5. Nurse Anesthetists ($157,690): Certified Registered Nurse Anesthetists (CRNAs) are advanced practice nurses who safely provide more than 32 million anesthetics for surgical, obstetrical, and trauma cases each year in the United States. They administer every type of anesthetic, work in every type of practice setting, and provide care for every type of operation or procedure.  Currently, there are more than 36,000 nurse anesthetists in the United States – approximately 45% of whom are men (as compared with 8% men in the nursing profession as a whole).  CRNAs are the sole providers of anesthesia in approximately two thirds of all rural hospitals in the United States.  In some states, CRNAs are the sole providers in nearly 100% of rural hospitals.  Scope of CRNA practice is commonly defined by the practice location’s clinical privilege and credentialing process, anesthesia department policies, or practitioner agreements.  In the United States, nurse anesthetists must first complete a bachelor’s degree or a Bachelor of Science in Nursing. They must be a licensed registered nurse.  In addition, candidates are required to have a minimum of one year of full-time nursing experience in a medical or surgical intensive care unit, although a post-anesthesia care unit (PACU) may also meet the requirement.  Following this experience, applicants apply to a Council on Accreditation (COA) program of nurse-anesthesia. Education is offered as a masters degree or doctoral degree (in Nurse Anesthesia Practice).  Program length is typically 28 months in duration, but can vary from 24 to 36 months.

6. Medical Perfusionist ($113,768):  Medical Perfusionists—also known as cardiovascular perfusionists or cardio-pulmonary perfusionists–are operating room specialists who conduct cardiopulmonary bypass. That is, they pump and oxygenate the blood of patients whose hearts or lungs are stopped, usually during open heart surgery.  Perfusionists may also perform administrative duties, such as equipment and supply purchasing and department management. To be a medical perfusionist, you must be able to handle stressful situations, pay close attention to detail, and stay well-versed in the latest research in the profession.  In the United States, a medical perfusionist can be trained through a special bachelor’s degree program, a post-baccalaureate certificate program, or a master’s degree program.  There are only a select number of schools offering programs specifically in cardiovascular perfusion.  According to the Commission on Accreditation of Allied Health Education Programs (CAAHEP), in 2012, there were only 17 accredited perfusion programs available.  Most post-baccalaureate certificate programs in the field take between 1-2 years to complete and are open to students who hold bachelor’s degrees in biology or a field related to health care.   Employment of perfusionists is expected to grow faster than the average for all occupations as the volume of cardiac surgery increases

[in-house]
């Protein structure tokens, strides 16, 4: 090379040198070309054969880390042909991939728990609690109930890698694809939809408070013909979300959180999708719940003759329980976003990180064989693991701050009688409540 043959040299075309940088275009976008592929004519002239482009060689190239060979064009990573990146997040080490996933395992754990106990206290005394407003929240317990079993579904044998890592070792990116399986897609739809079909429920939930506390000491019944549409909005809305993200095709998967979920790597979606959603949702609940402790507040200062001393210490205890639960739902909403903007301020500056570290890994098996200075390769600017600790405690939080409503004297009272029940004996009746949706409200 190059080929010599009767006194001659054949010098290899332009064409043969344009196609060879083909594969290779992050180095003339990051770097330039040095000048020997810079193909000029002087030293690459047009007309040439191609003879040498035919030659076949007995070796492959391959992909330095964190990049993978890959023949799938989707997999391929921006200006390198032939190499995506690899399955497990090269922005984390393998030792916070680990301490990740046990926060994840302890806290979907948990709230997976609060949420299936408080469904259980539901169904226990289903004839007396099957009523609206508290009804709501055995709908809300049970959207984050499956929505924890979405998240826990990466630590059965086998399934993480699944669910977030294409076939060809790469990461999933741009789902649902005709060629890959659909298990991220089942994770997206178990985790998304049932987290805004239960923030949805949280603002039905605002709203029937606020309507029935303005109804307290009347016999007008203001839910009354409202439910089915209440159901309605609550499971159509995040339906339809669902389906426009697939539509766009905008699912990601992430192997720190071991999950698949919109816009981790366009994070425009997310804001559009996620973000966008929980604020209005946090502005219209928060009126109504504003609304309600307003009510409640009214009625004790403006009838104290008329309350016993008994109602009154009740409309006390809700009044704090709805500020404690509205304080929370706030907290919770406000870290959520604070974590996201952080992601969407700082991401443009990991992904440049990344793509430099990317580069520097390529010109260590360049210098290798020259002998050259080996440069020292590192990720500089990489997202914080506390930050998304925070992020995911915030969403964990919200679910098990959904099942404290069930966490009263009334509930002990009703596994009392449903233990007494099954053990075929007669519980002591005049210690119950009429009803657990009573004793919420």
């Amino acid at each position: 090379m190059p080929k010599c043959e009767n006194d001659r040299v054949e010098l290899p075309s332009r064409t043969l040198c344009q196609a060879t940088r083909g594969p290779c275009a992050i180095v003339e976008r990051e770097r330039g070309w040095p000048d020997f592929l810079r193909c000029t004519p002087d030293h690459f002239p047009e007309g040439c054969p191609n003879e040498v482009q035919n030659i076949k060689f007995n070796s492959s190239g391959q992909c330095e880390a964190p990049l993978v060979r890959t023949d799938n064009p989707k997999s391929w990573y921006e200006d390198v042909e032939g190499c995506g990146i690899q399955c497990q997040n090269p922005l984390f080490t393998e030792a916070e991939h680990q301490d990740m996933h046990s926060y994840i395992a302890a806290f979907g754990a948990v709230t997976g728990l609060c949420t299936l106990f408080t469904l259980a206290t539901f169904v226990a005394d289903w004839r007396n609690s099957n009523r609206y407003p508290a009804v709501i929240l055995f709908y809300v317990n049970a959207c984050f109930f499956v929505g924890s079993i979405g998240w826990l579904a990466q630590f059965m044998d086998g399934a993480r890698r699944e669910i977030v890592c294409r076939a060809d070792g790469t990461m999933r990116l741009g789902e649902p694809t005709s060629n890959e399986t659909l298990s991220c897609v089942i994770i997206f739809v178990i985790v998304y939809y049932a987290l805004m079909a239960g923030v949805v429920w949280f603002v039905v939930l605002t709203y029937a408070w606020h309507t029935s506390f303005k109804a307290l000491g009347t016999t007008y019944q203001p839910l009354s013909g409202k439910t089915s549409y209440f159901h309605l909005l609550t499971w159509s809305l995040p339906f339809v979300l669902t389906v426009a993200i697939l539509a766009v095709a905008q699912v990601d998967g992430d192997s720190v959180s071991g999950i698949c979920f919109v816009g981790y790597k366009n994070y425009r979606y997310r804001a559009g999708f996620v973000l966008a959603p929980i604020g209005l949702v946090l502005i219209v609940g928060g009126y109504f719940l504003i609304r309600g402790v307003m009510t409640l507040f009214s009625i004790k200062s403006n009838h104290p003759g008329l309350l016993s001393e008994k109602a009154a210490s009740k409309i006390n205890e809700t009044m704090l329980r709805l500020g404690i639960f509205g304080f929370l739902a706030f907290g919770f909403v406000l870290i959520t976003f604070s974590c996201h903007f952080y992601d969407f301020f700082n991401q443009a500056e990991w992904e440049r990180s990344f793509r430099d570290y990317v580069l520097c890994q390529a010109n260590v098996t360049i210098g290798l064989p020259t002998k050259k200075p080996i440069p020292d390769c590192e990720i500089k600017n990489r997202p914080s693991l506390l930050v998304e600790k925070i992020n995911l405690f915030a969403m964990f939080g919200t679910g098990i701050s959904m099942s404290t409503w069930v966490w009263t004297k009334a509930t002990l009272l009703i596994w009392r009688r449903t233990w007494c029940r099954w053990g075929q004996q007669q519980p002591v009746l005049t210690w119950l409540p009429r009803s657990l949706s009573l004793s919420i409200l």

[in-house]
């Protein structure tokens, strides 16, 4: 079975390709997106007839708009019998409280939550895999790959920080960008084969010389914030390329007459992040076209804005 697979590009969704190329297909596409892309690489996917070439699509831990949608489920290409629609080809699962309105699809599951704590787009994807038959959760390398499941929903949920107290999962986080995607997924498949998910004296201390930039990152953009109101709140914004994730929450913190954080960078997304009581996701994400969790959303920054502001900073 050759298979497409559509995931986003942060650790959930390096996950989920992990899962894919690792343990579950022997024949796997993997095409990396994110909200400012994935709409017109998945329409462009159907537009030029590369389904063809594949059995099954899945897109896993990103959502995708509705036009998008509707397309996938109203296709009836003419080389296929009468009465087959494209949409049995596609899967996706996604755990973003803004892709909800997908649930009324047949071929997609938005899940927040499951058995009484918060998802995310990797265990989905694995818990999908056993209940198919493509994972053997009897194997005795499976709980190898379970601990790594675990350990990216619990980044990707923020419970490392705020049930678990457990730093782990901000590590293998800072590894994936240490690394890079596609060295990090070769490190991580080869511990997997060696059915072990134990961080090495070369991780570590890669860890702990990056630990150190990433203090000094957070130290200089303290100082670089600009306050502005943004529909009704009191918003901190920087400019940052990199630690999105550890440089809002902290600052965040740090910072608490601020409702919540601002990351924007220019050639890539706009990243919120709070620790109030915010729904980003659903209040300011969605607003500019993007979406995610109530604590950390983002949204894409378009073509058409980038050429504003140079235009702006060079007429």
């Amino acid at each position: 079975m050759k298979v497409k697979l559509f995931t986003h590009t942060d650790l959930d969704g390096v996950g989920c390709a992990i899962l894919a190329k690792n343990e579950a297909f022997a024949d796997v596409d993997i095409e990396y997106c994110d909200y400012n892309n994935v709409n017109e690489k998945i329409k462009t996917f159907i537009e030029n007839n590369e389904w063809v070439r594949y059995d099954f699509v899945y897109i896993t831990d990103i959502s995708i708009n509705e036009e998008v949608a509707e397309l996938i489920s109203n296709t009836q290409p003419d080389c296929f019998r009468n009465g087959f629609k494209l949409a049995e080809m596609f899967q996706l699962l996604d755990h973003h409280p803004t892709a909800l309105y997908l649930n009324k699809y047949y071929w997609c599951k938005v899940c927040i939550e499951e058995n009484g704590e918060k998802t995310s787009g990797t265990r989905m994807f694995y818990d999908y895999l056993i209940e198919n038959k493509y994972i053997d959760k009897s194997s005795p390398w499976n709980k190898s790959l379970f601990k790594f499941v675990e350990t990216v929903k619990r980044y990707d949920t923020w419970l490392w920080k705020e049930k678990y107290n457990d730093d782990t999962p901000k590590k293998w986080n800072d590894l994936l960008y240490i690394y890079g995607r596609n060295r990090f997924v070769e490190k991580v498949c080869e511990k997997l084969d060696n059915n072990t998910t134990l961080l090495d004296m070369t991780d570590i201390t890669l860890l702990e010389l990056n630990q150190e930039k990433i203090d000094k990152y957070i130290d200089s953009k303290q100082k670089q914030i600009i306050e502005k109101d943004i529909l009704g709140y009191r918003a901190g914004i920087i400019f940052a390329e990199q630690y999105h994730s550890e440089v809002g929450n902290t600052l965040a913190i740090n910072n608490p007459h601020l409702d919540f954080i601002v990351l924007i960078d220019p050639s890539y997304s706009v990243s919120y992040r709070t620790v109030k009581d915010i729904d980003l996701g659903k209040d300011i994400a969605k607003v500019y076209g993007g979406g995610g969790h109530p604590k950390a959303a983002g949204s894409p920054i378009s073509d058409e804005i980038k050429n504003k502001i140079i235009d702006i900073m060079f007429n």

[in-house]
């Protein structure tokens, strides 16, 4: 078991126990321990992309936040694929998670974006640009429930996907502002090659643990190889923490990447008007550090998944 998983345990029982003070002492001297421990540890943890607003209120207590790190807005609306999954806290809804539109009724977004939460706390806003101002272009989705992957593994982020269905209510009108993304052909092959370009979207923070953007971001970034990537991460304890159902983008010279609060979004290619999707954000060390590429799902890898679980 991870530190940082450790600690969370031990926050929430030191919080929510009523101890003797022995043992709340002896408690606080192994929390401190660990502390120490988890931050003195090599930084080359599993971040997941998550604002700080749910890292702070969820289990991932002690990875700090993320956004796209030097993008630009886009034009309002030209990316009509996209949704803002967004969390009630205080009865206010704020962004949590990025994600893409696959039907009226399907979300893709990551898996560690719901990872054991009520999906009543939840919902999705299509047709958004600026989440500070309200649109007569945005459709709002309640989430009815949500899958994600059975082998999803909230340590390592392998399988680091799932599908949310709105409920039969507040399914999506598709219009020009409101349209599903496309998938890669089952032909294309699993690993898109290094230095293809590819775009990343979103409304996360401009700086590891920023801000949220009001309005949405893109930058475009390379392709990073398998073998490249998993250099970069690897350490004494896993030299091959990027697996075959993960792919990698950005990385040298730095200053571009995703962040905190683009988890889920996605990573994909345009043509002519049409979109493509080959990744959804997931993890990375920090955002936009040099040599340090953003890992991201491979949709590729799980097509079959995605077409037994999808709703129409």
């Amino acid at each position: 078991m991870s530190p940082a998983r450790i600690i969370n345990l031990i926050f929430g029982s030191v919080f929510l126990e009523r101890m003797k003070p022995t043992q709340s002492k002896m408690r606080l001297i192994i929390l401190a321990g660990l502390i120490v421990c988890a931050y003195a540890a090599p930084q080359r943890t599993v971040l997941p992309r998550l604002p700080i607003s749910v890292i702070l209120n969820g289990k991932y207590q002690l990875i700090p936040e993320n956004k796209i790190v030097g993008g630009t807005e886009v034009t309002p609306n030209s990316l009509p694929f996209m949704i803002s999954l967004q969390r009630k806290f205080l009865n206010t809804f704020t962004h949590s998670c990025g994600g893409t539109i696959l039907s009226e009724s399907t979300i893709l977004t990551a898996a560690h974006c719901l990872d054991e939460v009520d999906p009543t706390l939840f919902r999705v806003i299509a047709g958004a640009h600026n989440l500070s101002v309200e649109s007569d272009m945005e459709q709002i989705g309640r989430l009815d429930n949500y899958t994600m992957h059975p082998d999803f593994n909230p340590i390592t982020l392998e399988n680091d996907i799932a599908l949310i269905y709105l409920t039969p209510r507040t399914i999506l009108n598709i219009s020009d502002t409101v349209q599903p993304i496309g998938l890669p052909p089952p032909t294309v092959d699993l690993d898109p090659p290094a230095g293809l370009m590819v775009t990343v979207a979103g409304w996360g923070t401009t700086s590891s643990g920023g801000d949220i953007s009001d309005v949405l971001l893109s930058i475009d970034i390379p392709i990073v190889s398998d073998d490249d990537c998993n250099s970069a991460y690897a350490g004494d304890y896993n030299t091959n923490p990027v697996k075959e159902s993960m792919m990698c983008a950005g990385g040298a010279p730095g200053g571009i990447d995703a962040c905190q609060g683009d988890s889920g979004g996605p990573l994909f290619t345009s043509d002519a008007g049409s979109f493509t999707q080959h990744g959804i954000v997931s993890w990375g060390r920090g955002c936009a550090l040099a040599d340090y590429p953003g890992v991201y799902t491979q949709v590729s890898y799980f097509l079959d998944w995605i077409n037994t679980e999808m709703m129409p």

7. Clinical Trials Manager ($105,290): Clinical trials managers lead research programs to develop and evaluate new medical treatments and devices. They are responsible for completing research programs on time and within budget, while complying with ethical and regulatory requirements. Clinical research managers face new challenges from the rapid growth of scientific knowledge and the increasing complexity and pace of scientific research, according to the National Institutes of Health.  Clinical research managers require a minimum of a bachelor’s degree in a science or another medical discipline.  Higher degrees, such as a master’s in clinical research or a Ph.D, can be beneficial for career development. Experience in leading teams of scientists, excellent writing skills, and management experience is essential.  Candidates need to have strong experience in clinical research and strong knowledge of regulatory compliance guidelines and regulations for clinical trials.

8. Medical Dosimetrist ($103,861):  When a cancer patient is prescribed radiation therapy, a medical dosimetrist determines exactly how to deliver the prescribed radiation dose.  The medical dosimetrist thus plays a vital role on the radiation oncology team, which may include a radiation oncologist, medical physicist, nurses, and radiation therapists.  The medical dosimetrist first employs a three-dimensional computer model to calculate exactly where and how to distribute the radiation. To minimize damage to surrounding tissues, the medical dosimetrist may decide to use beam modification devices to better target the radiation. Specialized equipment may be required to cover or immobilize parts of the patient’s body to further protect against exposure.  Before the patient receives treatment, the medical dosimetrist runs computer simulations and makes necessary adaptations to make sure the plan can be executed properly. Then the medical dosimetrist supervises the radiation therapist in implementing the treatment plan. Radiation treatment can require one dose or several treatments scheduled over days or weeks.  In addition to planning radiation treatment, medical dosimetrists may help calibrate radiation oncology machinery, teach other personnel, and conduct research to help improve the efficacy of radiation therapies.  Registered radiation therapists who have at least one year of clinical experience, or individuals who have completed a bachelor’s degree program in the physical sciences, are qualified for admission to a 1-year dosimetrist certificate program.

In conclusion, you are not limited to doctor jobs, if you are looking for the highest paying medical jobs in America.  Don’t forget that there are many fantastic ways to earn more than six figures while making extraordinary contributions to the medical field.